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Spring 2000, Volume 17.3



William Kloefkornphoto of William Kleofkorn.

William Kloefkorn teaches and writes in Lincoln, Nebraska. He has authored more than a dozen collections of poetry, among them Dragging  Sand Creek for Minnows, Drinking the Tin Cup Dry, and, most recently, Treehouse: New & Selected Poems. His memoir, This Death by Drowning (University of Nebraska Press), was published in the fall of 1987. Two collections of poetry are forthcoming—Fielding Imaginary Grounders and Welcome to Carlos.

See other work by William Kloefkorn published in Weber Studies at: Vol. 6.2Vol. 20.1, and Vol. 22.2.


Bushes Burning

Two in particular, the one
Moses confronted, or vice versa, on his way
to the fulfillment of a promise
someone for reasons no doubt
theologically justified
didn't keep, the other
all those others within and on the outskirts
of Hiroshima, little boys, so to speak,
arm in arm with little girls burning.

I was thirteen, young enough to be lucky,
old enough to identify a shiver for what it is
when it moves unilaterally up the spine.
In Mrs. Heath's Sunday-school class
I sat in silence cheering on the underdog,
wanting old Moses to make it.

In the Champlin station, folding the Beacon,
I sat victorious and bewildered.
When I delivered the papers
into the hands of others
I discerned each time a brotherhood
blue as ignition.

And the church bells rang and kept on
ringing. It was August, and hot,
and already I had broken
at least two of the ten commandments. But
how could anyone not hate my neighbor, not
covet the woman in red during the sermon
in front of me?

                                                        Much later,
I'll learn that the code name
for the testing of the atomic bomb in New Mexico
was not Vengeance but Trinity. Before then,
parked in a blue Chevrolet in a windbreak
lush with tamarack and lilac,
my girlfriend will whisper into the porches
of my ear, I'll tell you a secret
if you promise not to keep it.

And a week later our theater, the Rialto,
will give up its sacramental ghost, will
burn to the ground, it and the Sands
of Iwo Jima.

I'll watch both Fact and its half-brother Fiction
go down in flames, Hell right here on earth,
whereupon around midnight I'll drift into sleep
wondering how and why and when,
in the name of all we deem holy, we go wrong.


Old Main, Early Autumn

Dark clouds descend as they
move toward me. I am, of course,
in spite of these walls, this ceiling,
about to be overwhelmed. Because
this has happened so many times before,
I say again, aloud, I am not afraid.

Beyond the window: a waning expanse
of September campus.
Students now at the base of a sudden deluge
empty themselves into the building,
down the hallway and into the room
where laughing they'll use their hands
to towel the face, restore the eye,

rearrange the hair. Today we shall consider
the lilies of the empty battlefield,
war's afterplay assembled as if beads
on a dead believer's rosary:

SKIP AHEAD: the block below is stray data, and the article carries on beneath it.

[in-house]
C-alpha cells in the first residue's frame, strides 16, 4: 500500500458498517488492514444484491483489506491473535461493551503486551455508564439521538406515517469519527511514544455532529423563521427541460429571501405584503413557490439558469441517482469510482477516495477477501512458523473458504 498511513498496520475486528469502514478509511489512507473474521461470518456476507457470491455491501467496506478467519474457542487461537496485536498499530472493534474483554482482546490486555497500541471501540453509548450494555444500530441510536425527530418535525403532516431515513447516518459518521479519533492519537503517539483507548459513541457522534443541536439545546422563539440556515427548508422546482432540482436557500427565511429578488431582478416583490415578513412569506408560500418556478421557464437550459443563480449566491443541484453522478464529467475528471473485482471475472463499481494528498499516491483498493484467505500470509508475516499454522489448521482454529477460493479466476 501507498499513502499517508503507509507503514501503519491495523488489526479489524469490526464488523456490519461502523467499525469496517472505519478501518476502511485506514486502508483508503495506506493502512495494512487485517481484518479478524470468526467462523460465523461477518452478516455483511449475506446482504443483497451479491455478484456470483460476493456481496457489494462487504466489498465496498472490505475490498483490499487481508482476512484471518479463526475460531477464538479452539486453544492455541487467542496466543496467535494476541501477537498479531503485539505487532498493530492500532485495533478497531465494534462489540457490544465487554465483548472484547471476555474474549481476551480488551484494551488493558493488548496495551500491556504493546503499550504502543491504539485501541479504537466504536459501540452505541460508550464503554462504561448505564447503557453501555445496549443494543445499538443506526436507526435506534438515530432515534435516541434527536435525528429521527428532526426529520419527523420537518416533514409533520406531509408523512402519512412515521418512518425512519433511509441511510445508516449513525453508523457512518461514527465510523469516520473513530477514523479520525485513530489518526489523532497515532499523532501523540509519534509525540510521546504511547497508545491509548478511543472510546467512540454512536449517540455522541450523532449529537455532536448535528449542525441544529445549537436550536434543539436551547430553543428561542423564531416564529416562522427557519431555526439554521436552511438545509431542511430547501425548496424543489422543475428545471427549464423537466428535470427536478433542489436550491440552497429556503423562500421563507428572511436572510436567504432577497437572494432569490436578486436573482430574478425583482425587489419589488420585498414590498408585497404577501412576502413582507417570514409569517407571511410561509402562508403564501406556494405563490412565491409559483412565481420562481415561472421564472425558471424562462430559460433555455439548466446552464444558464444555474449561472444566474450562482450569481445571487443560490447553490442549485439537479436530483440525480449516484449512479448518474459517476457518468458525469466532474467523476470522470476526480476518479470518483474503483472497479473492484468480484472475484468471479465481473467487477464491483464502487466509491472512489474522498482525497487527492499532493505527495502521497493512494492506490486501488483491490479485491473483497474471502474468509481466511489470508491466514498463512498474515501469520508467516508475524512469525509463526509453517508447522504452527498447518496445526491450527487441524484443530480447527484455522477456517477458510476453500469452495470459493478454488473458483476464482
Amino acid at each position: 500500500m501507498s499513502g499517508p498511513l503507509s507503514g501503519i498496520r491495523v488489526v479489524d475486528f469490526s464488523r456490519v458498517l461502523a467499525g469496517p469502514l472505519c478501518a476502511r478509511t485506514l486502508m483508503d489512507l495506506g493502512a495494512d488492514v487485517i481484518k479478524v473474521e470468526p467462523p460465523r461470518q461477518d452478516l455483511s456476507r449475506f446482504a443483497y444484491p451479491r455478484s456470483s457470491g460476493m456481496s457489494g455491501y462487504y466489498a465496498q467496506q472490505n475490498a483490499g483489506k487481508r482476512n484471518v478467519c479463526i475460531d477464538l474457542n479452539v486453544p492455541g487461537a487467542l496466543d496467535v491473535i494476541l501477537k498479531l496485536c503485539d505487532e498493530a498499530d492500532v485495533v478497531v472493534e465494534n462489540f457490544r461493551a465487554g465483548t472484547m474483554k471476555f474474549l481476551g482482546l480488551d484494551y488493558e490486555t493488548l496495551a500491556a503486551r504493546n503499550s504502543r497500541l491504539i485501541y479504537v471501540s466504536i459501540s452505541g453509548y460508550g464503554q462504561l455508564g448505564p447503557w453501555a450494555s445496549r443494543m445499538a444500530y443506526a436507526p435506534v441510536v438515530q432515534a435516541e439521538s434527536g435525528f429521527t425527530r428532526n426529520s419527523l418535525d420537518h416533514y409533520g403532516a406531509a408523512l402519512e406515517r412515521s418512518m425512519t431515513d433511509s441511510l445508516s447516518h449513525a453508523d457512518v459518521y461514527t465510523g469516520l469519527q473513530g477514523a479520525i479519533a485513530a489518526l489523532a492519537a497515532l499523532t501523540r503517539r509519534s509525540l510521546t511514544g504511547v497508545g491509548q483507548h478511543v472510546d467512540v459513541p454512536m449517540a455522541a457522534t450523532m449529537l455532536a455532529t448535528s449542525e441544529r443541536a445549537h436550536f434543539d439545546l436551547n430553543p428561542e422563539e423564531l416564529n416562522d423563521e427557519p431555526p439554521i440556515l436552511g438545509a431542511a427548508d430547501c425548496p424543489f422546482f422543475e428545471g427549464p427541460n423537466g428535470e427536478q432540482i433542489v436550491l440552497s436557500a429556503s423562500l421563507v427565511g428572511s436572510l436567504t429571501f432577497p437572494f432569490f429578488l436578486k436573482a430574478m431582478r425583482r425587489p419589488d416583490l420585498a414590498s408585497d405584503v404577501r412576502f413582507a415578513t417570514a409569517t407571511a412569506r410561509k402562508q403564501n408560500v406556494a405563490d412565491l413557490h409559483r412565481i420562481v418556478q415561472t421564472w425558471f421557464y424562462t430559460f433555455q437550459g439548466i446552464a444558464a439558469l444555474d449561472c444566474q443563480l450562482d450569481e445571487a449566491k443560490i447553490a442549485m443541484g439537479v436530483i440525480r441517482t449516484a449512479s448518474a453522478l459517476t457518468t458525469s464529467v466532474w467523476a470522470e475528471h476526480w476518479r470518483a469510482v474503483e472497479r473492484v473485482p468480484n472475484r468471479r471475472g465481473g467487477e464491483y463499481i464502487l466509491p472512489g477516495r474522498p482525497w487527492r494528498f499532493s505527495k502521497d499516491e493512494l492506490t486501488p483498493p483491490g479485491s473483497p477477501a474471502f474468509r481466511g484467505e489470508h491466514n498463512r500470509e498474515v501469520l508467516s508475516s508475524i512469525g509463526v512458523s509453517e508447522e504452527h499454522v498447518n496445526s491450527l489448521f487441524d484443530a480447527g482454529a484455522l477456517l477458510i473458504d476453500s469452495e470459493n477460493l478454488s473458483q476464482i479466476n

Achilles in his chariot
dragging the body of Hector
as if the consummate prank
around and around the pitiful walls
of Troy,

Agamemnon returning home
after all those vainglorious years,
on his way to bath and to net
touching his feet to the thick red carpet
laid down before him,

Preacher who yesterday
in the act of baptism
drowned the four-month infant, Preacher
whose god cannot be merciful beyond the mercy
his proud and disdainful creators
elect to give him. And I,
with all the rest of us,
going under.


After the Senior Prom

Whoever it was that painted graffiti
on the silver belly of the water tower
it wasn't me,
though I wish it had been. I had
two of the tree essential ingredients,
something to say and plenty of blood-red

paint. But I lacked whatever it takes
to keep the legs walking skyward. I tried
to see myself
as Kong, the bucket of paint as somehow
analogous to the flesh of someone worth
saving. But halfway to the pinnacle the knees

locked, forcing me to assume the sorry
silhouette of stasis, high-school hotdog
with high hot-
dog hopes unable to muster the wherewithal
to declare himself. I do remember the stars,
though, how their lights intensified as I

ascended the ladder, and the moon, how
it sat like Humpty Dumpty on the dry,
uneven shingles
of Henderson's outhouse. And the layout
of the town, how orderly it seemed, right-
angled and clean, in the distance. I had

intended, alone, to do the deed, to express
myself to whomever the message might concern.
Imagine my dismay
when the following morning I saw that
someone else not only had followed me, but
had followed through. And I think I know

who it was, it was Ray, my fullback buddy,
luminary if ever there was one, and watching
his remains being
lowered I'll imagine him at his highest,
painting something already I've forgotten
on the silver belly of the water tower,

in his body white cells no doubt gathering
to overwhelm the red, red the color
of the graffiti,
under a full moon red the blush on my
girlfriend's cheek when I tell her
I chickened out as we sit on a hand-tied quilt

in the bed of her father's old pickup, a Ford,
or was it an International, windows down
to set free
the dulcet tones of the Philco—I'm looking over
a four-leaf clover
—each tick of the large
gold watch Grandmother one day will pass on to me
counting down the stars.


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